Writing a Conference Paper
The Congress of Social Sciences and Humanities is over and I'm back into routine again. I had a great time at the conference! I heard some great papers, reconnected with colleagues and friends whom I see only once a year at these things, and I bought a number of new books to read (as if I don't have enough in that stack of "books to read"). I also spent a fair bit of time discussing a collaborative project that a colleague/friend of mine and I are working on. For now though, I've got to concentrate on finishing this conference paper that I'm delivering at the end of June in England.
What is a conference paper and how does it differ from an article? Generally, conference papers are noticeably shorter than an article, mostly because of how little one can actually say in a twenty-minute presentation. A conference, as I said in my previous post, is the perfect place to present one's initial findings or conclusions in a project. One can get some great feedback through questions or comments that can be incorporated into the larger article when it gets written. Depending on the group, this feedback can be highly specialized. For instance, the conference I'm attending in England this June is the Conference of Quaker Historians and Archivists - a pretty specialized group to be sure! There will be a lot of English and American scholars there (mostly because there are more Quakers in those places so there seem to be more people who study them), but there will not be many Canadians. In fact, I'm one of the few Canadians who specialize in academic studies of Quakers. The paper I'm presenting deals with a Quaker family who came to British North America (the part that eventually became Ontario) from England in 1821 shortly after the Napoleonic Wars. The father of the family was a tanner who had made a lot of money during the wars selling his leather ware like boots and saddles to the British military, but his business collapsed at the end of the war. The Quaker "meeting" (essentially a specific congregation) raised enough money to send the family (husband wife and 11 children) to what became Ontario where they had to begin all over again. Another branch of the family followed a few years later, but they carried on settling in Maryland in the US instead of staying in Canada. All of these folks kept in touch and we have a really cool set of letters and a few diaries from the family that allows me access into the more personal lives of these folks and gives me a window into what historians call "lived experience." So the question that I'm trying to examine, by using this family as a case study, is how did national identities come to supersede religious ones? It would take a long time to explain the entire background of this particular history so I won't even try (you couldn't possibly read a blog that long!), but it's a fascinating family and I've so enjoyed studying them and I think that through studies like these we can come to understand the ways in which tightly knit families or religious groups began to develop identities that were tied to particular expressions of national allegiance. In all this one thing is certain: those Quakers who came from England to Canada found the winters a challenge!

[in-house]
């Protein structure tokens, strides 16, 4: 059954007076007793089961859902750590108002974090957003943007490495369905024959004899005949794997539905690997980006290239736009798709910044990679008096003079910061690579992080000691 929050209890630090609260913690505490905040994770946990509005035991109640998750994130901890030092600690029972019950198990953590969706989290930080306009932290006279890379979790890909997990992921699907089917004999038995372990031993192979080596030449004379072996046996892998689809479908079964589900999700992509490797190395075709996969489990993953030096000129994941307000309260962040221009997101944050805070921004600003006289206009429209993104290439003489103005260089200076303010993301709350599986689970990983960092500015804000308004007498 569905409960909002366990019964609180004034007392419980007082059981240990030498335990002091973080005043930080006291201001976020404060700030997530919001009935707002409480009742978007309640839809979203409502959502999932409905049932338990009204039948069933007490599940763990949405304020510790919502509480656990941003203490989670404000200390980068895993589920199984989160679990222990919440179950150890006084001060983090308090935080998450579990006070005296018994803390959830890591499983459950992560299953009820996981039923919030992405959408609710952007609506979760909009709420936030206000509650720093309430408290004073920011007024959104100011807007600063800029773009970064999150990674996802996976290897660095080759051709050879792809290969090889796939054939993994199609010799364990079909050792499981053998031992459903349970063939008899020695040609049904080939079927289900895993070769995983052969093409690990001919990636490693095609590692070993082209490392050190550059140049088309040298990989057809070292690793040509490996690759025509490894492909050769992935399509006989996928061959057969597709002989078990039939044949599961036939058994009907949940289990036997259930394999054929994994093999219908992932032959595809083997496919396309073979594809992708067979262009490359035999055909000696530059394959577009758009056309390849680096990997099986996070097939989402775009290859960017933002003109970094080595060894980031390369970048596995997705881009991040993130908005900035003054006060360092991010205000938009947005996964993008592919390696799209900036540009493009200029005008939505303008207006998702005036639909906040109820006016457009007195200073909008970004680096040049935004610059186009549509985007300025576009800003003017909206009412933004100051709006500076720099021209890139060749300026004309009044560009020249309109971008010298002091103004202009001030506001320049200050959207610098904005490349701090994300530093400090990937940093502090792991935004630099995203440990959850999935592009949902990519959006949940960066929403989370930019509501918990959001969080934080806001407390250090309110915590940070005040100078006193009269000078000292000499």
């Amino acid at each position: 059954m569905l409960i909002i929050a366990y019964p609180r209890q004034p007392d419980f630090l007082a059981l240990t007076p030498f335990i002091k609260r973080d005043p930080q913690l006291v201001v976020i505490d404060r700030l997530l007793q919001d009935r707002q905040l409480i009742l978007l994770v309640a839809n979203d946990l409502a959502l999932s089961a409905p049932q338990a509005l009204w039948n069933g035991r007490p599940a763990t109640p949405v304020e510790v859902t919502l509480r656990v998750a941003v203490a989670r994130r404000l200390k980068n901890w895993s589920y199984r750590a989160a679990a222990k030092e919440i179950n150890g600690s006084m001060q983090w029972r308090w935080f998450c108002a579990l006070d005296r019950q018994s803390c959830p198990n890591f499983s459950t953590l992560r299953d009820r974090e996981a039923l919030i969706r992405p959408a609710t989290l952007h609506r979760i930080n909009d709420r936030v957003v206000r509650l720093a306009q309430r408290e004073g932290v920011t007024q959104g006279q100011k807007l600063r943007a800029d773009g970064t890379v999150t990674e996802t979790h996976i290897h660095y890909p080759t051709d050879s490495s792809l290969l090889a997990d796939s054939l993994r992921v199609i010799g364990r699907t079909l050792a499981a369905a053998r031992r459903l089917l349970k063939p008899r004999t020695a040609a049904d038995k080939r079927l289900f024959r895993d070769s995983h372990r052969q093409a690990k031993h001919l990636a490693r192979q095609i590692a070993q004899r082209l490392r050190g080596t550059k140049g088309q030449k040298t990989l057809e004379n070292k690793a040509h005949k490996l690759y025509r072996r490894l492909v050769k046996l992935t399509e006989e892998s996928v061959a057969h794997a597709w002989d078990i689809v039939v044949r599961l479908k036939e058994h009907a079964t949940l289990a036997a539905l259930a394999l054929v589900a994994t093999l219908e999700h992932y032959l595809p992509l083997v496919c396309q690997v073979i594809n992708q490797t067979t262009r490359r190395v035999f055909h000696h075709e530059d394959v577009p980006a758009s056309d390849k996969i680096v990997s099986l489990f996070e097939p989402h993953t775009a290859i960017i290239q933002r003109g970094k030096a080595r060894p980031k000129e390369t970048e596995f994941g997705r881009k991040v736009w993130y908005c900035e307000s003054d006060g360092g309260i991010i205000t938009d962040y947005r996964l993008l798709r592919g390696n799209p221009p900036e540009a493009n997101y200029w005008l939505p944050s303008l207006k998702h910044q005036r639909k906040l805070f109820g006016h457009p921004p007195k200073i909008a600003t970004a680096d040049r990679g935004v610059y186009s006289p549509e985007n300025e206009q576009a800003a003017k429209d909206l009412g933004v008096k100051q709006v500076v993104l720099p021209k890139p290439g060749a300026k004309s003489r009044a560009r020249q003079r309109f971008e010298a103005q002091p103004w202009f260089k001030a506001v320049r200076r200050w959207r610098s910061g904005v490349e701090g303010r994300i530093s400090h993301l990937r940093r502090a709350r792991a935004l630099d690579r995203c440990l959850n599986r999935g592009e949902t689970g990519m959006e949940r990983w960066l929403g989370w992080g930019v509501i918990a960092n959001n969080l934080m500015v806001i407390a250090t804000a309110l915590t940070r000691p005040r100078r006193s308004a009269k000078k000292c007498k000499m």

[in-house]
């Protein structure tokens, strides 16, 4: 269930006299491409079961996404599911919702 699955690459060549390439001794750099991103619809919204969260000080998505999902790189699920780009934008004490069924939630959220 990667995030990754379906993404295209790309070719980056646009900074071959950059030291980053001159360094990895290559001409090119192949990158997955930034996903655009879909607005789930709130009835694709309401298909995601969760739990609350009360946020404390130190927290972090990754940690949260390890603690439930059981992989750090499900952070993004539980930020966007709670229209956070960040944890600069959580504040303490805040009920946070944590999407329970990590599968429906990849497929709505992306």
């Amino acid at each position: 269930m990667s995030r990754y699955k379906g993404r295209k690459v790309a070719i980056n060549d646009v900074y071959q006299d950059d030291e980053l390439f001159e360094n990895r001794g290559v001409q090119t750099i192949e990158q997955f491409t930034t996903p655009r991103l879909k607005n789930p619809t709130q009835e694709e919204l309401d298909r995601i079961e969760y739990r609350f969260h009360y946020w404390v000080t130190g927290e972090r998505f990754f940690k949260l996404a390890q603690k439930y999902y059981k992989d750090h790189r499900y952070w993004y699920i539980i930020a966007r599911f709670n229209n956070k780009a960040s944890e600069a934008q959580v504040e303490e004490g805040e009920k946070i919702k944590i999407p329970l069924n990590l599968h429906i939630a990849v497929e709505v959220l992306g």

I'll try to write from England while I'm there to share some of my research discoveries and information about the conference so my next entry should be a bit more interesting. Friends tell me London is full of wonderful used-book stores so I will do my level best to restrain myself!
Finally, if you've been following my news about our horses: we've got two new babies of our own! Gracie had a filly on June 4 and Flute had a filly on June 8. They're registered quarter horses, so we don't know the final registration name yet, but we've chosen barn names for both of them. Grace is a virtue, so we've chosen Honor for her filly and Harmony is the name of Flute's filly (all the foals born on the ranch this year will have H names). I've got some photos posted on my Facebook page; you can have a look at them there.